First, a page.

KUALA LUMPUR: MOST people affected by the novel coronavirus (2019-nCoV), or Wuhan coronavirus, will recover from the disease.
Universiti Malaya Tropical Infectious Diseases Research and Education Centre (TIDREC) director Professor Dr Sazaly Abu Bakar said unlike SARS (Severe Acute Respiratory Syndrome), the 2019-nCoV had a case fatality ratio (CFR) of only about three per cent, thus giving patients a high chance of recovery.
The World Health Organisation (WHO) estimated that SARS’ CFR ranged from zero to 50 per cent, depending on the age group affected, with an overall estimate case fatality ratio of 14 to 15 per cent, while the Middle East Respiratory Syndrome’s (MERS-CoV) CFR stood at 35 per cent.
Sazaly, a virologist, biosafety and biosecurity expert, said the 2019-nCoV appeared to be less virulent at present, with the exception of the elderly and those with underlying health conditions.
He said while it could be true that the virus could spread before the symptoms show, making it harder for the disease to be contained, precautionary measures should be continued.
This includes thermal screening at entry points and the issuance of travel advisories.
“The report was true for SARS and could be true for this outbreak.
“But the fatality rate of the 2019-CoV infection is relatively low, at slightly more than three per cent, suggesting the possibility that those who died could have other predispositions. Most (of the patients) would fully recover.
“The viral load of the virus remains to be determined. Observation suggests the elderly with predispositions are vulnerable to 2019-CoV,” he told the New Straits Times.
Sazaly was referring to a BBC report, which quoted Chinese officials who said “a person may not know if he has the infection, but still be able to spread it”.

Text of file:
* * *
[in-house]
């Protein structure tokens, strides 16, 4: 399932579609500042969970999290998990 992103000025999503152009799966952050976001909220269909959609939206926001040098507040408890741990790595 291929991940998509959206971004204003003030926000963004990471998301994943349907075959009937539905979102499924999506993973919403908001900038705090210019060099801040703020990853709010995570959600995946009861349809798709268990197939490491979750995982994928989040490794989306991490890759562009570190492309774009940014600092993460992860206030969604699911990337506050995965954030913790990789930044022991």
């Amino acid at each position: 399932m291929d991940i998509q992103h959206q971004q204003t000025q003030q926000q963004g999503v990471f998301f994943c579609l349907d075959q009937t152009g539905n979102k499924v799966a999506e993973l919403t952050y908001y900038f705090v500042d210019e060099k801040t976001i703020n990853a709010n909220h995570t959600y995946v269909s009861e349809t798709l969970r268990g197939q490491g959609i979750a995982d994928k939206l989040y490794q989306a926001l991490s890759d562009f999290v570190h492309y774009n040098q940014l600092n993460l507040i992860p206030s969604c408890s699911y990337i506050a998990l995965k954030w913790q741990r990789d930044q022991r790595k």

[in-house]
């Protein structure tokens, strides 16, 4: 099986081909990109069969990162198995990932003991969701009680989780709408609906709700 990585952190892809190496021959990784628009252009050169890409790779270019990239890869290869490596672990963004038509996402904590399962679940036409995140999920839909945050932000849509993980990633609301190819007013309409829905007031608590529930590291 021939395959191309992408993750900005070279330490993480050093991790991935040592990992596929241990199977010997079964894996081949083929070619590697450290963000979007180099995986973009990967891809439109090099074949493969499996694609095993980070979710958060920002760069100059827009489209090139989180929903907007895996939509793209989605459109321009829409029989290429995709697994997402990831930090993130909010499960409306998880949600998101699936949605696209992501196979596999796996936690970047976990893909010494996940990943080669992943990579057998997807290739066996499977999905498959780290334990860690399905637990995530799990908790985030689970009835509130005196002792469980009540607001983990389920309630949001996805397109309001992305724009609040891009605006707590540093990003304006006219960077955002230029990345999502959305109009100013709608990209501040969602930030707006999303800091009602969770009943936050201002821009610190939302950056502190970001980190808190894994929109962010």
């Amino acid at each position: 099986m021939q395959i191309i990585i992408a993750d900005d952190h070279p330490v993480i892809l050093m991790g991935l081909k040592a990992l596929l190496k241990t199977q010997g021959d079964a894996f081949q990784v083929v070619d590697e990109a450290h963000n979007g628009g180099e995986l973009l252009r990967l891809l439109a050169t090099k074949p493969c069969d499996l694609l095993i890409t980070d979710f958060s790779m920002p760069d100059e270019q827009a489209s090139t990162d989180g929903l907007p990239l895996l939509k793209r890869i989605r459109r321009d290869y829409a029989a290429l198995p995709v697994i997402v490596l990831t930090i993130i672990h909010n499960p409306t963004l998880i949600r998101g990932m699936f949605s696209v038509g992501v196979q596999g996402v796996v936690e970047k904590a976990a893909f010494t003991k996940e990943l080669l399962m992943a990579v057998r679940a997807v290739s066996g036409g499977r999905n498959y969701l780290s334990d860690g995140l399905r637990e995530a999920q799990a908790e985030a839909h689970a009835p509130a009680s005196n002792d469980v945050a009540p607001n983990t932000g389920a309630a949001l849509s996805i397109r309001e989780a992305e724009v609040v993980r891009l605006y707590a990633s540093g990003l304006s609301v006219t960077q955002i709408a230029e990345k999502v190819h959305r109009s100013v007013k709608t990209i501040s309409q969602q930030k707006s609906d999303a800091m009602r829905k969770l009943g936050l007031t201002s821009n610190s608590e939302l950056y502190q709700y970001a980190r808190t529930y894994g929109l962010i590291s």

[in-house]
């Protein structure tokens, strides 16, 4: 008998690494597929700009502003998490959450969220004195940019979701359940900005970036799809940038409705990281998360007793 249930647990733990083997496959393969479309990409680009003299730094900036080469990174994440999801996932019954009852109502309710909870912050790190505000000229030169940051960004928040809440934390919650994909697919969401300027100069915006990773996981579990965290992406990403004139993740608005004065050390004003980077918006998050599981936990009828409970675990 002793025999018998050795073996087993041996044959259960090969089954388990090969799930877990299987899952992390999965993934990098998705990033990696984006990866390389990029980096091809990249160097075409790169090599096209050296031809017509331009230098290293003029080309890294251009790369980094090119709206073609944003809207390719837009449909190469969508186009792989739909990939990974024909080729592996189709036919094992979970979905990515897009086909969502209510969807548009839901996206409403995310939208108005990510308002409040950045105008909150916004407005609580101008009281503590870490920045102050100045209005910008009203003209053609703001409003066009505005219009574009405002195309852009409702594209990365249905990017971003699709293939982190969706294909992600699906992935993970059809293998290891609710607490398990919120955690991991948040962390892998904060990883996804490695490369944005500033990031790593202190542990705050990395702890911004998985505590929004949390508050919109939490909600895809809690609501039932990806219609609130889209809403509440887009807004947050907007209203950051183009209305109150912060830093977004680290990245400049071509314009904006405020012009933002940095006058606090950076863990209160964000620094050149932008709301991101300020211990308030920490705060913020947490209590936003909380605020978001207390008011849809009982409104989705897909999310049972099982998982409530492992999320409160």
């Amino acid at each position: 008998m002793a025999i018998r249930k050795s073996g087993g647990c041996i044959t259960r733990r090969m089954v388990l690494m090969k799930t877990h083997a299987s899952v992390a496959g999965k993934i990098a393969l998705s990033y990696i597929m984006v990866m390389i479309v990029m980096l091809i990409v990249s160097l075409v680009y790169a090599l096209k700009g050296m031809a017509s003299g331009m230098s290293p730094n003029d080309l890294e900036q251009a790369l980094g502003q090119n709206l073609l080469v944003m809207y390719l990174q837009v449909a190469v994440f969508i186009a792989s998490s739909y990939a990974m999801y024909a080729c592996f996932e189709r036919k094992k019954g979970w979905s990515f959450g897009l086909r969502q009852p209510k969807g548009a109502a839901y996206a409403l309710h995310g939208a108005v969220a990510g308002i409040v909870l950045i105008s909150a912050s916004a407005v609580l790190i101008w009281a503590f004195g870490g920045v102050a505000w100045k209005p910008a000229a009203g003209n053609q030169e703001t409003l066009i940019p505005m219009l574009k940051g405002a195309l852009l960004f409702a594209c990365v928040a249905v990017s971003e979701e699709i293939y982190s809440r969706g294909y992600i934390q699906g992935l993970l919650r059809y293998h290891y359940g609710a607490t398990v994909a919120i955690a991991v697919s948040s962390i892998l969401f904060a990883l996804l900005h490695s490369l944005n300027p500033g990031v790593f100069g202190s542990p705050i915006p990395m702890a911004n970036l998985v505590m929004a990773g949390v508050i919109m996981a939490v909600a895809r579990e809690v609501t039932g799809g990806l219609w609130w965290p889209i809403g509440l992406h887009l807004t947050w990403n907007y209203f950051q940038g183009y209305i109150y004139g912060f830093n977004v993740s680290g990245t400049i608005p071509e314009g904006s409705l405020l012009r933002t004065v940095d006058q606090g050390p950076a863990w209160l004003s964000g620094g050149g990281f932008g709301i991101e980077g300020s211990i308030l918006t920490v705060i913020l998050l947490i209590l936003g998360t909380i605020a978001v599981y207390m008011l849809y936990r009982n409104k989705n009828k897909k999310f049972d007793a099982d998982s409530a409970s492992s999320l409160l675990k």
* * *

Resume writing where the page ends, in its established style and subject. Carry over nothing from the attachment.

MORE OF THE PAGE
The virus has an incubation period of between one and 14 days.
Sazaly said since the 2019-nCoV shared a genetic code similar to that of the SARS virus, theoretically, it was possible that those who had SARS or other closely-related viruses, could have developed an immunity to it.
On what could have triggered the Wuhan epidemic, he said it could be the mixing of coronaviruses from different animal species, allowing it to exchange parts of the genetic code, thereby enabling the new virus to jump to humans and cause infections.
“This could have happened repeatedly over time until a ‘human competent virus’ (ability to replicate in humans well) emerged from the selection process.
“Another possibility is an otherwise human competent virus that naturally infects an exotic animal species, but did not come in contact with humans in large enough numbers until recently, and the virus adapts to establish an efficient replication in humans.”
In a study, published in the Journal of Medical Virology on Jan 22, researchers found that 2019-nCoV appears to be a mix, or recombination of two coronaviruses — one that is known to infect bats and another of unknown origin.
Further analysis revealed that the virus may have come from snakes.
Up to yesterday, the virus has claimed 81 lives of the more than 2,700 people infected. There are four confirmed cases in Malaysia. Other countries with reported cases are Thailand, Hong Kong, Macau, the United States, Australia, Singapore, Japan, South Korea, France, Taiwan, Vietnam and Nepal.